The person who has passed away is identified as the decedent. A person who is a relative of the decedent is called an heir. A person who is left something in a will is a beneficiary. Therefore, you can be both a beneficiary and an heir.
The person named as the person to handle the decedent’s affairs is known as the nominated executor. Once the will has been accepted by the probate court, the nominated executor will become the executor. Once you are the executor, you might also be identified as the personal representative. If a second person is named in will to take the place of the nominated executor if that person cannot handle the probate process, that person is known as the successor executor. If the successor executor is named by the court to handle the estate, this person is also known as the executor or personal representative.
Our goal is to assist you in obtaining whatever is lawfully and legally yours. In a will, the decedent has created a paper that identifies those things that are to happen after the person dies. That paper is the will. The will identifies the beneficiaries and how the decedent wanted his assets and debts handled after his death. It is the executor’s obligation to ensure that all of the decedent’s wishes are fulfilled, at least to the extent possible.
Many times, decedents leave property in their will that they did not own at the time of their death either because they gave it away earlier in their lives or they had sold it or it merely became obsolete and was discarded. Our firm can assist in determining what should be done in situations like that. Sometimes you do nothing. Other times you must give the beneficiary something of equal value. Also, decedents may leave cash if to various beneficiaries. On occasion, the decedent does not have enough property to fulfill those cash gifts at his death. Again, we can assist you in determining your obligations as executor in fulfilling the decedent’s wishes
When someone passes away and you find an original will created by the decedent, you are required to file the will with the probate court in the county where the decedent lived. The will can be filed for probate or for safekeeping. Therefore, if you are the one who has located the will, and you have possession of it, it is your legal obligation to give that will to the court. Many times, a will does not have to be offered for probate, but simply needs to be filed with the probate court.
The reasons for not filing a will for probate generally involve situations where the decedent does not own any assets for which probate is necessary in order to transfer those assets to their intended beneficiary. Examples of this are real estate that is owned jointly with right of survivorship with another person. Other examples are bank accounts that are held in joint name or accounts for which there is a designated beneficiary. This includes investment accounts, retirement accounts. Also, life insurance policies generally have named beneficiaries and do not require probate. All of these assets will be transferred to their rightful owner directly because the bank or financial company holding those assets is obligated by contract to pay those assets to the named beneficiary. The named beneficiary on the various contracts will prevail over statements in the will to the contrary.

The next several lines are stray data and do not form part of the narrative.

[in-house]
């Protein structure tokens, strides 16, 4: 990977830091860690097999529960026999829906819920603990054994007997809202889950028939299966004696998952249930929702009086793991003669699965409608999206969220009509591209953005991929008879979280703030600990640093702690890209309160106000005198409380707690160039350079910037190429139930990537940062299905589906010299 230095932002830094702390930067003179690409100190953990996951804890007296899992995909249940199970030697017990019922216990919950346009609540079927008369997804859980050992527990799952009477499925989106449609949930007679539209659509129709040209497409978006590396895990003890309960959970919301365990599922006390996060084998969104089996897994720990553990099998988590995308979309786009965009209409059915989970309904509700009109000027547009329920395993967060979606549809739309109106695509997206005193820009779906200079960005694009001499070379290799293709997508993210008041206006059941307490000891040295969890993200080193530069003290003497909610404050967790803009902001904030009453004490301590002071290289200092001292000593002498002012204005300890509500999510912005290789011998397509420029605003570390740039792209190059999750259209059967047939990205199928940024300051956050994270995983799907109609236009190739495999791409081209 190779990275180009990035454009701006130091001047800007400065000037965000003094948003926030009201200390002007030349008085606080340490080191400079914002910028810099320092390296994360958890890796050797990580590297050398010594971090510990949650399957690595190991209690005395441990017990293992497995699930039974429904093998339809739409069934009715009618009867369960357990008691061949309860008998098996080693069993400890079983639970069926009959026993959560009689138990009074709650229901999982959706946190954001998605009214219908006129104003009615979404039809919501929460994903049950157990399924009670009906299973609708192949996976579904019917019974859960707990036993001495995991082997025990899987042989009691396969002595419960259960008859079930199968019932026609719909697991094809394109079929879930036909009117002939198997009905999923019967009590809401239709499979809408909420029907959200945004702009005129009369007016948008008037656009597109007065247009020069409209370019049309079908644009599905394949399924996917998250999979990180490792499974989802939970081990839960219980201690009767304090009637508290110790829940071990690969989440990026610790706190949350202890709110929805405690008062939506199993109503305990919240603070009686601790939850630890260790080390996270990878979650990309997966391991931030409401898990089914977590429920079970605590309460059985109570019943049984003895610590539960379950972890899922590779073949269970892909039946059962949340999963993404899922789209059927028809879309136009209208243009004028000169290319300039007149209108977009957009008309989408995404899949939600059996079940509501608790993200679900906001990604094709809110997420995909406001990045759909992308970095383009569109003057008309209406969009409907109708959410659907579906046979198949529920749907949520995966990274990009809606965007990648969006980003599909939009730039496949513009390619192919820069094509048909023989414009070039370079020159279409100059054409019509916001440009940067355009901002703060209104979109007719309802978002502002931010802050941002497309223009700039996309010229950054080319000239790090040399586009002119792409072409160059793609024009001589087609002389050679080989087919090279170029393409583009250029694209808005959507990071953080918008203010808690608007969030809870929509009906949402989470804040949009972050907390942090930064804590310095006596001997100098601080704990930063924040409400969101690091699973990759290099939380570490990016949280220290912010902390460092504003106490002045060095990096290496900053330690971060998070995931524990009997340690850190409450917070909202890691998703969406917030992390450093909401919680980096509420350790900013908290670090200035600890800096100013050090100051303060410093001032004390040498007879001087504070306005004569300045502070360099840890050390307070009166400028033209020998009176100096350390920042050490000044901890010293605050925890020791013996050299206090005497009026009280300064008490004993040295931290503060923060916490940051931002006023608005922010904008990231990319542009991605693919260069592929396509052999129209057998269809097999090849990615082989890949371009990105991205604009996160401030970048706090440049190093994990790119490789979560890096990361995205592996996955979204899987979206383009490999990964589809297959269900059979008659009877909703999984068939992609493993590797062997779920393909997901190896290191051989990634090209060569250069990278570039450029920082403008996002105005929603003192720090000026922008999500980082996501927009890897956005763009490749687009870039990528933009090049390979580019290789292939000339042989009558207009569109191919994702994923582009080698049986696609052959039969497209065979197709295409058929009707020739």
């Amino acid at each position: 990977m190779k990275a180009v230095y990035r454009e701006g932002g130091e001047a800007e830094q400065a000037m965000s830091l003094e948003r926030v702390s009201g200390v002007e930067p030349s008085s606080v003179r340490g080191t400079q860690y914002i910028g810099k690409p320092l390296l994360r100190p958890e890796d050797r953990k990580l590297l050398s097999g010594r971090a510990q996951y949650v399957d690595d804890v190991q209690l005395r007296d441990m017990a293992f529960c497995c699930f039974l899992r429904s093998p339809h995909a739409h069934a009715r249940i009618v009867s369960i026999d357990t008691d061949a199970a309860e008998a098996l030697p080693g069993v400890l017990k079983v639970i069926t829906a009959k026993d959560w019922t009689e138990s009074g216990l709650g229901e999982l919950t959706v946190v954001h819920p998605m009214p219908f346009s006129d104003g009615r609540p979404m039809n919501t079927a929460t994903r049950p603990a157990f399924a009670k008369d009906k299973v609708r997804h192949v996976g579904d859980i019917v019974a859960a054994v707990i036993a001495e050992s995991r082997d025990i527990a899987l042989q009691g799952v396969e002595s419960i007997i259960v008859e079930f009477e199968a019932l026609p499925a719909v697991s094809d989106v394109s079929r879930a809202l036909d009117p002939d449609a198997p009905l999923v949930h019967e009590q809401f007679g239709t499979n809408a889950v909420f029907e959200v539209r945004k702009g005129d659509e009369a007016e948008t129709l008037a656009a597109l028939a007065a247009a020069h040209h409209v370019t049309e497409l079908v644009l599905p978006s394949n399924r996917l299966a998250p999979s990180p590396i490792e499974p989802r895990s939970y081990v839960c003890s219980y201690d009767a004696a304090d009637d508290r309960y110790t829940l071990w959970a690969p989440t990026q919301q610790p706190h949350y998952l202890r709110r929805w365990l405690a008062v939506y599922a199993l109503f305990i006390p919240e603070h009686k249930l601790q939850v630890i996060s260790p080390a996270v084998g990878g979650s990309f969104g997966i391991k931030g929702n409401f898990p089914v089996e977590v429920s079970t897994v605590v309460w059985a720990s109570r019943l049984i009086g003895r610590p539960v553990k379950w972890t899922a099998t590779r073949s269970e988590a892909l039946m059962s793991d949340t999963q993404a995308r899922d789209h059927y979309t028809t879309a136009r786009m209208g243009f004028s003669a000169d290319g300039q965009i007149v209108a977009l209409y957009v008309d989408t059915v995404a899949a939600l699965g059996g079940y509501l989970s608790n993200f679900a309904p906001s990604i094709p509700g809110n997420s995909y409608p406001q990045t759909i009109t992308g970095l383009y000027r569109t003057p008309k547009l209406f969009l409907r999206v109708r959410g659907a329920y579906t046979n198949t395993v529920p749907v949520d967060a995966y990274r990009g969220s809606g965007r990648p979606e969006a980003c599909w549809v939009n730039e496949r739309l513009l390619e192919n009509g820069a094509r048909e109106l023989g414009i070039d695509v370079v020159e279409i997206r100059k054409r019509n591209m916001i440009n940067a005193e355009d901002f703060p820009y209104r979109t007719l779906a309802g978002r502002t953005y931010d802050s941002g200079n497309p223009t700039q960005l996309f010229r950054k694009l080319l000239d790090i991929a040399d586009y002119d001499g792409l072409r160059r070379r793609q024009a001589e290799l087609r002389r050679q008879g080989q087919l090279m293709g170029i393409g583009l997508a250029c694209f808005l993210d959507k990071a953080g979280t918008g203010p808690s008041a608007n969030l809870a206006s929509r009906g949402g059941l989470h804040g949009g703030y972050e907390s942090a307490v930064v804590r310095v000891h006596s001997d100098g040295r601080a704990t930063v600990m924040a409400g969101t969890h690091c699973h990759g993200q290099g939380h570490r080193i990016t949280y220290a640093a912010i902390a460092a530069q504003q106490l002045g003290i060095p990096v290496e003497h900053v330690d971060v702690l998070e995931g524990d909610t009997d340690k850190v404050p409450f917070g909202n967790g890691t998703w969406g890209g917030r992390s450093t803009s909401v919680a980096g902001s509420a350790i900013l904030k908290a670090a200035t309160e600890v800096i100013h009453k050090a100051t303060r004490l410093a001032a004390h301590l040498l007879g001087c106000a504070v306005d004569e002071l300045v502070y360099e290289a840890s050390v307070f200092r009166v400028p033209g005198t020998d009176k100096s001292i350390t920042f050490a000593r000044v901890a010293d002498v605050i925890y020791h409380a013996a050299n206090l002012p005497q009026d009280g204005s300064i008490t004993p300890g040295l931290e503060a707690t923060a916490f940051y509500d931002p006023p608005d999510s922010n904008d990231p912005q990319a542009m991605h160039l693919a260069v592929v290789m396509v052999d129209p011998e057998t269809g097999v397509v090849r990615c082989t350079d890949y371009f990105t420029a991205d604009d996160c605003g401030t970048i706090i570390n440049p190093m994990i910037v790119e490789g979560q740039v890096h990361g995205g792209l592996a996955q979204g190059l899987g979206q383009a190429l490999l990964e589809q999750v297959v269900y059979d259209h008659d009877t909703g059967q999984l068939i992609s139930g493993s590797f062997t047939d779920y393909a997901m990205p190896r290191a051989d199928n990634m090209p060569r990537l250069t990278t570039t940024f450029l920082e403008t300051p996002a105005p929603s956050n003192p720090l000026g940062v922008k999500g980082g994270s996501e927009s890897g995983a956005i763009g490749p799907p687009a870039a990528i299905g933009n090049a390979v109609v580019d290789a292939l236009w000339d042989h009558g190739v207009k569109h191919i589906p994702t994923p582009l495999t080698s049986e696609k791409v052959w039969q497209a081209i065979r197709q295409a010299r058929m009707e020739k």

For instance, if the decedent divorced his wife 20 years ago and had a life insurance policy at the time of the divorce that named the wife as the beneficiary, the decedent was required by law to change the beneficiary from his wife to another person if he did not want her to inherit or receive those proceeds. Just after the divorce the decedent prepared a new will, specifically stating that he did want his former wife to inherit any of his assets. The beneficiary designation on the life insurance policy will prevail over the decedent’s desires to exclude his former wife from his estate. This is especially troubling if the decedent died and was remarried. The new wife has little opportunity to prevail over named beneficiary for the proceeds. As with most rules in life, there are some exceptions to the above, and this firm can help you sort through those exceptions.
If the decedent died without a will, he still has expressed his desires on how to distribute his estate. He has chosen Georgia’s statutory distribution plan. In Georgia, those rules are set out by law and can be found at O.C.G.A. § 53-2-1. Generally speaking whenever a person dies, his spouse and children are entitled to equal shares of his estate. However the wife is entitled to no less than 1/3 of the estate. Therefore if the decedent passed away with no children but was married, his wife will inherit everything to the exclusion of the decedent’s siblings and parents. If the decedent passed away without a spouse but with children, then each child will each be entitled to an equal share of the estate. If the decedent has a child who died before him, that child for these purposes is considered a pre-deceased child. The heirs of a pre-deceased child shall stand in place of the deceased child for purposes of determining inheritance. If the decedent passed away with a spouse and a child, then each of them will inherit 50% of the decedent’s estate. If the decedent passed away with a spouse and two children, each of them will receive 1/3 of the estate. Finally, if the decedent passed away with a spouse and three children, the spouse will inherit 1/3 of the estate and the three children will share 2/3 of the estate, meaning each child will inherit 2/9 of the estate.